Taxes - Making Small Changes Can Make a Big Difference
You have to pay taxes. Not fun, I know. But you don’t have to pay more than you’re required to.
The way our brains work, we want to save taxes right now, this year. Like, “give me all the sweet sweet tax saving tips I can use today,” you’re asking. I understand. That’s natural.
Hold on there, buddy. The way to actually be smart about taxes is to consider your entire lifetime of paying taxes, and to arrange the best ways to minimize your lifetime tax burden. Yes, this sometimes takes decades to do. This takes patience. What follows isn’t a “save taxes today!” list so much as it is a “over decades, pay less than everyone else pays while still staying within the legal guidelines and being a lot wealthier for it, patience” list. Got it? Let’s do this.
Save money - “A penny saved is a penny earned,” said Benjamin Franklin, but he actually under-estimated the value of savings, due to the way income taxes work. Because of income taxes every year, you have to earn more than a penny just to save a penny. If you pay a 25% tax rate on your income, then Ben Franklin needs updating: “A penny saved is worth about 1.25 pennies earned.” Because of income taxes, saving, rather than spending, is the ultimate tax savings plan.
Buy less stuff - We pay state and local retail taxes on nearly everything we buy. Buy less stuff: You’ll end up paying less in taxes.
Invest in tax-advantaged retirement accounts - If you hate taxes, you should love IRAs and 401(k)s. You get both an income tax break and a break from any interest, dividend and capital gains taxes on investments inside your accounts, for decades. The tax savings over a lifetime are huge. Or as one prominent political leader likes to say: YUUUUUGE.
Invest and derive income from wealth - Ok, if you weren’t born wealthy, this could take decades or your whole life to achieve. But just so you know: income derived from dividends and capital gains - in other words income from your wealth - is generally taxed at a lower rate than income you get from working for a living. This may sound unfair if you’re not yet wealthy, but that’s the way the tax code works.
Set a goal for yourself: Could you derive 5% of your income from your wealth 2 years from now? If yes, up the goal. In a decade from now, could you derive 30% of your income from wealth rather than a salary? Over a lifetime, shift your source of income to capital rather than labor, and you will pay far less in taxes.
Own your own business - Firstly, because income taxes on businesses are usually far lower than income taxes on a salary. Secondly, because many legitimate expenses from owning your own business happen to be extremely useful in your personal life. The cost of your car, phone, internet, space in your home, office supplies, subscriptions, postage, transportation, continuing education, some meals - if properly documented and blessed by a tax preparer - all could be business expenses, and lower your overall taxes.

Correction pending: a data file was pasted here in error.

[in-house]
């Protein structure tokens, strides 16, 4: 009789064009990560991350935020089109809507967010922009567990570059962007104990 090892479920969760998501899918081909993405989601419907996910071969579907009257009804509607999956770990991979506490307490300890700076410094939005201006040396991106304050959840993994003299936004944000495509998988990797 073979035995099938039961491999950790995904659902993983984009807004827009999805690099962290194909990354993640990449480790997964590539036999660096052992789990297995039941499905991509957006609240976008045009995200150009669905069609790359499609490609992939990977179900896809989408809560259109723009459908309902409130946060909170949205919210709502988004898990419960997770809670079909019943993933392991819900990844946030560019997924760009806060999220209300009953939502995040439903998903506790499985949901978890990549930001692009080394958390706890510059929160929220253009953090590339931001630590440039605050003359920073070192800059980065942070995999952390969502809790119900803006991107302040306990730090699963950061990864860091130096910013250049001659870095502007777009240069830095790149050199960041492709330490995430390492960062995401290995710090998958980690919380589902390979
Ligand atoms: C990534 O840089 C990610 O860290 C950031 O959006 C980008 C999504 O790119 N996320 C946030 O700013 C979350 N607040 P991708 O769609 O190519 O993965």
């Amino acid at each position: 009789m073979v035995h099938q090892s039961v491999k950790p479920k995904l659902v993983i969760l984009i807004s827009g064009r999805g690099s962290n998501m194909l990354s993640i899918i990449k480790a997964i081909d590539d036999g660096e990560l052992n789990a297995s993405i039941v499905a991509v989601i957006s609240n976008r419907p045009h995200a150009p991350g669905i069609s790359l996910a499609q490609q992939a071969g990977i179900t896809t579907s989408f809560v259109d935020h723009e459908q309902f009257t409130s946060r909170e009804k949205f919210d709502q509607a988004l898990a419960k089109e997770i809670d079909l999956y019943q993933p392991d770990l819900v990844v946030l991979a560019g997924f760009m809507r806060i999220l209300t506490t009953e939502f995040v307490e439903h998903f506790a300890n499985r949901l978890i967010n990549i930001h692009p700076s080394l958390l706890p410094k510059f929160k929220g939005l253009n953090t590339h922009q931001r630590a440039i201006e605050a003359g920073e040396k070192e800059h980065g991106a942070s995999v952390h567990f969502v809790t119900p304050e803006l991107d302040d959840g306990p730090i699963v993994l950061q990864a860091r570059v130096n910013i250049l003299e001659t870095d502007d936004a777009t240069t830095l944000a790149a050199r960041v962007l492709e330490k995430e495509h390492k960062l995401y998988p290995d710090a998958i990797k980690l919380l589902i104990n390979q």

Buy a house and live in it for at least 2 years, but preferably for 30 years or more - The 2 year minimum gets you the capital gains tax exclusion. The 30 years or more makes it much more likely that you’ll accumulate huge gains in the value of your house. The capital gains tax exclusion means you don’t pay taxes on increases in value of your house up to $250,000, or $500,000 if you’re married. Can you name another tax break for a quarter million or half a million that regular people can get? Nope, me neither. Yes, this takes years and decades to harvest the tax break. But good things come to those who wait.
Don’t buy lottery tickets - Lottery tickets are just voluntary state taxes, paid by the gullible. You won’t win. Lottery tickets fund our schools, veteran’s benefits, and other government programs. That’s their purpose. But unlike all the other taxes listed above, lottery tickets are totally voluntary. Don’t pay this tax.
Hire a professional tax preparer - This is controversial advice. Many people swear by their tax preparation software. I hear the software’s great. But I wouldn’t dare to do that.
You see, wealthy people don’t do their own taxes. Is this because the wealthy are lazy, careless with money, and unable to deal with software? Not usually. It’s because a professional tax preparer will save you a lot of money in taxes, over the years, by helping you think about all the issues I’ve outlined above. Set yourself up in life to pay your required amount of taxes, but not a penny more, by paying a professional to help you.
In summary: Don’t think of saving money on taxes as a short-term gimmick. The big tax savings - they ones wealthy folks are taking advantage of - are all multi-year and multi-decade tax breaks. Over time, arrange your financial life to pay the least amount of taxes by doing as many of the things outlined above as possible.